Robert I. Rotberg is wrong in urging that the United States send aid to prop up a crumbling, Marxist totalitarian regime in Mozambique [``A weak Mozambique needs outside help'' Nov. 26]. The anticommunist insurgency, Renamo, has succeeded because it has won the hearts and minds of the majority of the Mozambican people.
The government Mr. Rotberg would have us support is a one-party state guilty of mass violations of human rights, including concentration camps, summary detentions, and executions. It is nothing more than a colony of the Soviet Union, kept in power by 20,000 foreign troops that are waging war against its own people.
If anything, we should support Renamo, which represents the democratic aspirations of the people of Mozambique. Mark Johnson Micanopy, Fla.
Keep Shultz One need only look at the first line of Joseph Fromm's Opinion Page column for one major reason to retain Secretary of State George Shultz [``Why it's time for George Shultz to stand aside,'' Dec. 3]: ``Given President Reagan's manifest ignorance of the intricacies of foreign policy....'' That statement alone justifies this administration's dire need for a man like Shultz.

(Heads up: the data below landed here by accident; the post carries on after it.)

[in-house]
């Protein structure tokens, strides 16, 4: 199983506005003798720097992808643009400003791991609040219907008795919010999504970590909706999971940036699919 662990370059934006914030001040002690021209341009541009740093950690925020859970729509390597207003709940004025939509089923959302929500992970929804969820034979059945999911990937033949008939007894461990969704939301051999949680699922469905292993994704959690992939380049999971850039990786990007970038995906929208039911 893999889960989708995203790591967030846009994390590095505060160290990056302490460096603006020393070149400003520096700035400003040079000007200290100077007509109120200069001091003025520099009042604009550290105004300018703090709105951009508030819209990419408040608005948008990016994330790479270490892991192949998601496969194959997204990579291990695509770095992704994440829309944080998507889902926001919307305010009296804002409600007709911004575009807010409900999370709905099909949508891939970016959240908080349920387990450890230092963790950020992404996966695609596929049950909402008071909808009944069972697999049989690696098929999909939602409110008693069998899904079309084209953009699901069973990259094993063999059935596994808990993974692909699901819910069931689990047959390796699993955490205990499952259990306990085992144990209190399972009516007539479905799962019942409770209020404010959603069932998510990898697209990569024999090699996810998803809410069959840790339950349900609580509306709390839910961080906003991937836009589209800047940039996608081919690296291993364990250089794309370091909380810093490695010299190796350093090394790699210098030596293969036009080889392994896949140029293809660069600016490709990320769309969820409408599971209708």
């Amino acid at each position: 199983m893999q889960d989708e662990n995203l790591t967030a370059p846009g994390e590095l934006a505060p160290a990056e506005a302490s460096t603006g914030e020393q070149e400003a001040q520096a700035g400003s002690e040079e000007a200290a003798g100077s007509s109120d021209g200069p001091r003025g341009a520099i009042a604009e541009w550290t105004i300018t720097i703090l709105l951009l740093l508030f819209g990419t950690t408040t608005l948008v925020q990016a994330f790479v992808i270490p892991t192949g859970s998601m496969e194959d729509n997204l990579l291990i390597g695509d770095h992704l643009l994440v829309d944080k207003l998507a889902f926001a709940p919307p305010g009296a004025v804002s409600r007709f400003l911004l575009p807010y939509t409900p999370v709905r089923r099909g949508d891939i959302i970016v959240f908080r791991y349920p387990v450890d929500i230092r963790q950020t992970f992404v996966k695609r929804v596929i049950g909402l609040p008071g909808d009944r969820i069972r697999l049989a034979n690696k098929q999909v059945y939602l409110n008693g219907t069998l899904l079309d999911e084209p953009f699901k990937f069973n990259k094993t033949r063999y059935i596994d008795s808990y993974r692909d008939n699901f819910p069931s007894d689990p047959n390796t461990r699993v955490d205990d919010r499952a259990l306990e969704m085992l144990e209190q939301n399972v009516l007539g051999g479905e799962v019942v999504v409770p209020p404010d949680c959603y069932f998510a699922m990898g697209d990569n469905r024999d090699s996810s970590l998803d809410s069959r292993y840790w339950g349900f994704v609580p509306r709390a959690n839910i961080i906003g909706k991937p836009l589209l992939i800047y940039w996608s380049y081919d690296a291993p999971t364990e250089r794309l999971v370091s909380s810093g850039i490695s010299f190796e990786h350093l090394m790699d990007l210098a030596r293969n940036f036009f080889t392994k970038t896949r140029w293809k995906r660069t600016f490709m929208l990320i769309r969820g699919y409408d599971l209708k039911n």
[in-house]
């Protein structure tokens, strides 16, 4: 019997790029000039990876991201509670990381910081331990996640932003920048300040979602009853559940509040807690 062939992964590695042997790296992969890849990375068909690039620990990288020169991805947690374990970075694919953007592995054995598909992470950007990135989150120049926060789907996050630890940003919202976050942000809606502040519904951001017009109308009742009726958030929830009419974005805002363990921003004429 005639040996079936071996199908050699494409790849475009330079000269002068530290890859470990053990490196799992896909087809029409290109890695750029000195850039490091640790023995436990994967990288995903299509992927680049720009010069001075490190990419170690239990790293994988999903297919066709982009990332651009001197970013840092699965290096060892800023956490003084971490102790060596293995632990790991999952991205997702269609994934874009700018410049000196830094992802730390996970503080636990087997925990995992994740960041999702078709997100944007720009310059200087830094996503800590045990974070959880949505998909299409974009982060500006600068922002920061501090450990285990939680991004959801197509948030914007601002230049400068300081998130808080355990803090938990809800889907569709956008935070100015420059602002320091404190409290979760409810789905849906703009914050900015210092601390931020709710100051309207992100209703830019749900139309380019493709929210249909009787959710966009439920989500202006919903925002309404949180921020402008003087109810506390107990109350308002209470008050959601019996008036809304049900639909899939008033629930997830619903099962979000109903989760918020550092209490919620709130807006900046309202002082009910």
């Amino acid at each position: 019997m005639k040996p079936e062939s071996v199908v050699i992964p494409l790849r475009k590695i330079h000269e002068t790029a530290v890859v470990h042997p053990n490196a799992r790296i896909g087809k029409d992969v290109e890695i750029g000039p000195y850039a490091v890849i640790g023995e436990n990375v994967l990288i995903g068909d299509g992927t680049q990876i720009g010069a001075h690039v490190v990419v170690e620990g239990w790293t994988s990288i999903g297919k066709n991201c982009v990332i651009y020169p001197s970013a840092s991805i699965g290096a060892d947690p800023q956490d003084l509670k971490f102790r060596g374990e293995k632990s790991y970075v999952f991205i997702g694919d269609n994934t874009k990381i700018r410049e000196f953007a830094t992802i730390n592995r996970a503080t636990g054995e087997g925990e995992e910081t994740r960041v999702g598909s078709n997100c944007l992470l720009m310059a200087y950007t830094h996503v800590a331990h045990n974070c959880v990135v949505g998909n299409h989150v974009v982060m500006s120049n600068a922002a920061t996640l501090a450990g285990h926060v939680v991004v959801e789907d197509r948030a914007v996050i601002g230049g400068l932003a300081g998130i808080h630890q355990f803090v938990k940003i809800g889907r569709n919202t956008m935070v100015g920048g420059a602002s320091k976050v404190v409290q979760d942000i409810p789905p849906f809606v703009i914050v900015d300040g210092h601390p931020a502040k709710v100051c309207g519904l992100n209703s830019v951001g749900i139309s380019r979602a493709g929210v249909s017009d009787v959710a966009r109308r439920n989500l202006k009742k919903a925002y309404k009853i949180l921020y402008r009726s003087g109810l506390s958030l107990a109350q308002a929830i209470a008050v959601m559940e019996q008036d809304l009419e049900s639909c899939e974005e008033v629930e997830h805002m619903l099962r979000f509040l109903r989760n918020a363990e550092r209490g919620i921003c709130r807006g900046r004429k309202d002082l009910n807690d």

Fromm seems to imply that Shultz be criticized for all of the major mistakes of Reagan foreign policy. However, Shultz is highly respected and rightly so. If he seems low key, as Fromm suggests, it's due to Reagan's domination and spotlight in foreign policy, with his usual flip-flop rhetoric. Cindy Rudolph Cleveland
Wright stuff There have been a number of claimants, both in the US and abroad, to have made a short straight ``hop'' in a powered flying machine before those of the Wright Brothers on Dec. 17, 1903 [``Rewriting the history of flight,'' Dec. 9] Although none has been verified to the satisfaction of serious historians (available photos show their machines sitting squarely on the ground), it is possible that one or more such ``flights'' were made.
Even if this should be proved, it will make no important change in the history of the flight. The Wright Brothers were the first to follow up such a ``hop'' with a practical, controllable flying machine for all the world to see and acclaim. C. Fayette Taylor Brookline, Mass.